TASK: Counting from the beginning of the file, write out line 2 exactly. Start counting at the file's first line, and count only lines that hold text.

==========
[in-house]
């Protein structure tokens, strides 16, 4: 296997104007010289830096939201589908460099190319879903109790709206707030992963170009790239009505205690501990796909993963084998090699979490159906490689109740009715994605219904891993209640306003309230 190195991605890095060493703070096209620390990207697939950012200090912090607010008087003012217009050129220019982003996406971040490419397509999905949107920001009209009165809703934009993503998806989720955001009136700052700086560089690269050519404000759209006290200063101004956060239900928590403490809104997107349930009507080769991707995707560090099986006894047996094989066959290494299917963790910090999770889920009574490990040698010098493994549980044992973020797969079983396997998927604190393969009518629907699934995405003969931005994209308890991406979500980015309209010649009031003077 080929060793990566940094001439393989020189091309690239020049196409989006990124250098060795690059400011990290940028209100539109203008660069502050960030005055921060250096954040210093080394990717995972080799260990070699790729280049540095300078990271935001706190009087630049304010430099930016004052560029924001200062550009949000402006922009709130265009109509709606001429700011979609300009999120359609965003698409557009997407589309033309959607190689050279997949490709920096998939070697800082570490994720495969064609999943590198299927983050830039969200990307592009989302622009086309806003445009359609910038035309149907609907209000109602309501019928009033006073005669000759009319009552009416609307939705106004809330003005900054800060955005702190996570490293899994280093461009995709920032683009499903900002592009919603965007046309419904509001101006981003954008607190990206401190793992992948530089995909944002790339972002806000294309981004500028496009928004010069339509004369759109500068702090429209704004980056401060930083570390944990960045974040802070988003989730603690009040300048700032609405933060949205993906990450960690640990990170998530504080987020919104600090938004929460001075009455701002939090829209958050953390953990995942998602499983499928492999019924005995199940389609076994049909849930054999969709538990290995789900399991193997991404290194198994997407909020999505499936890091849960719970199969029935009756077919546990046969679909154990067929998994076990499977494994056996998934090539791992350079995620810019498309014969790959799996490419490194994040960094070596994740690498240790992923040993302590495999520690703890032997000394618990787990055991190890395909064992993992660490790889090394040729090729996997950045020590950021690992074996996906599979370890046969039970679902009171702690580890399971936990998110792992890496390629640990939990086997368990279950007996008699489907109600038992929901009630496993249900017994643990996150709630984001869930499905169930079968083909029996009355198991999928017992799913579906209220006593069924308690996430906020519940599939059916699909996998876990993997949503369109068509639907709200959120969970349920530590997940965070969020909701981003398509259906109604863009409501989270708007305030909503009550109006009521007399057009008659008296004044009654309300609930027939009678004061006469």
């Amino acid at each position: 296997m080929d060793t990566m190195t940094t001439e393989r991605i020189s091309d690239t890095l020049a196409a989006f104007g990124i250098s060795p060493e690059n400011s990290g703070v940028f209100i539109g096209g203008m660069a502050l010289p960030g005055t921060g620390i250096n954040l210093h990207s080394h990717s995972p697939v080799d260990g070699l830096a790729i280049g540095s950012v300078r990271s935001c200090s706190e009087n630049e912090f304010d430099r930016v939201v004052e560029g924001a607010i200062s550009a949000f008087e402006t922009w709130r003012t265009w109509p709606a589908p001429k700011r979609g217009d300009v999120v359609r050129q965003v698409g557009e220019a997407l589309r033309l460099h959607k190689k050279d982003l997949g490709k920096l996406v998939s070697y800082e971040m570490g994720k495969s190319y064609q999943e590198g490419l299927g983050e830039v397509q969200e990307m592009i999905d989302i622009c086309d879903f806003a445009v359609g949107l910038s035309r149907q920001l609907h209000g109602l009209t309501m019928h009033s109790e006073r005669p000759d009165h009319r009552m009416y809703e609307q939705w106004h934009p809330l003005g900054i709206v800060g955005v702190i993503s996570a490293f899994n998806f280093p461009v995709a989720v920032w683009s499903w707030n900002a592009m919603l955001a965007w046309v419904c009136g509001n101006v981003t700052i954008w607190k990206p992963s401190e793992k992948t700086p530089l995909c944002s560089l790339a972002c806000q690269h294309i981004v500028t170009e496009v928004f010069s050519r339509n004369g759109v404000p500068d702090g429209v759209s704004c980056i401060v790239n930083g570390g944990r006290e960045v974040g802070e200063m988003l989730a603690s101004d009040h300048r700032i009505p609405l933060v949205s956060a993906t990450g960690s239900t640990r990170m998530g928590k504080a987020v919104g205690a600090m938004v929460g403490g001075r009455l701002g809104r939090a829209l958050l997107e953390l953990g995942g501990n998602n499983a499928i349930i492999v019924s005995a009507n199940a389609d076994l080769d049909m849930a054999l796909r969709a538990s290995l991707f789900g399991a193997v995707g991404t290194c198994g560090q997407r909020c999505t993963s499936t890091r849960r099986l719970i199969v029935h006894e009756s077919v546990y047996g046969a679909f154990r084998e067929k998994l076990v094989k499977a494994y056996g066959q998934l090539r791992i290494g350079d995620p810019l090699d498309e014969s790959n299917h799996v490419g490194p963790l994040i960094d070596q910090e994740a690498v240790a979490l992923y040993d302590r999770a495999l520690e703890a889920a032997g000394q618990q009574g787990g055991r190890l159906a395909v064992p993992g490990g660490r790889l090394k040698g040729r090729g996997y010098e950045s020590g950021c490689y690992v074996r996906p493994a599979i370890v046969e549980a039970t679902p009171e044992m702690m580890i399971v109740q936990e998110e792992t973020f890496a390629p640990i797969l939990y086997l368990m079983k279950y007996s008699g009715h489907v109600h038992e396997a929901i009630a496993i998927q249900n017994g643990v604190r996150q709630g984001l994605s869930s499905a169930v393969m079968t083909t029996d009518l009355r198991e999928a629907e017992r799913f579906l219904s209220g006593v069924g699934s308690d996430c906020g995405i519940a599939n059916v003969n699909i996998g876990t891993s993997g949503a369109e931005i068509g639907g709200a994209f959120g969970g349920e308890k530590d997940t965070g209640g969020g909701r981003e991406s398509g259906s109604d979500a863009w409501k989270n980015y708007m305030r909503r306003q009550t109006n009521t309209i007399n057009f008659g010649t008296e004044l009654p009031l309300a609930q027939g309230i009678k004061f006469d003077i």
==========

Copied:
């Protein structure tokens, strides 16, 4: 296997104007010289830096939201589908460099190319879903109790709206707030992963170009790239009505205690501990796909993963084998090699979490159906490689109740009715994605219904891993209640306003309230 190195991605890095060493703070096209620390990207697939950012200090912090607010008087003012217009050129220019982003996406971040490419397509999905949107920001009209009165809703934009993503998806989720955001009136700052700086560089690269050519404000759209006290200063101004956060239900928590403490809104997107349930009507080769991707995707560090099986006894047996094989066959290494299917963790910090999770889920009574490990040698010098493994549980044992973020797969079983396997998927604190393969009518629907699934995405003969931005994209308890991406979500980015309209010649009031003077 080929060793990566940094001439393989020189091309690239020049196409989006990124250098060795690059400011990290940028209100539109203008660069502050960030005055921060250096954040210093080394990717995972080799260990070699790729280049540095300078990271935001706190009087630049304010430099930016004052560029924001200062550009949000402006922009709130265009109509709606001429700011979609300009999120359609965003698409557009997407589309033309959607190689050279997949490709920096998939070697800082570490994720495969064609999943590198299927983050830039969200990307592009989302622009086309806003445009359609910038035309149907609907209000109602309501019928009033006073005669000759009319009552009416609307939705106004809330003005900054800060955005702190996570490293899994280093461009995709920032683009499903900002592009919603965007046309419904509001101006981003954008607190990206401190793992992948530089995909944002790339972002806000294309981004500028496009928004010069339509004369759109500068702090429209704004980056401060930083570390944990960045974040802070988003989730603690009040300048700032609405933060949205993906990450960690640990990170998530504080987020919104600090938004929460001075009455701002939090829209958050953390953990995942998602499983499928492999019924005995199940389609076994049909849930054999969709538990290995789900399991193997991404290194198994997407909020999505499936890091849960719970199969029935009756077919546990046969679909154990067929998994076990499977494994056996998934090539791992350079995620810019498309014969790959799996490419490194994040960094070596994740690498240790992923040993302590495999520690703890032997000394618990787990055991190890395909064992993992660490790889090394040729090729996997950045020590950021690992074996996906599979370890046969039970679902009171702690580890399971936990998110792992890496390629640990939990086997368990279950007996008699489907109600038992929901009630496993249900017994643990996150709630984001869930499905169930079968083909029996009355198991999928017992799913579906209220006593069924308690996430906020519940599939059916699909996998876990993997949503369109068509639907709200959120969970349920530590997940965070969020909701981003398509259906109604863009409501989270708007305030909503009550109006009521007399057009008659008296004044009654309300609930027939009678004061006469």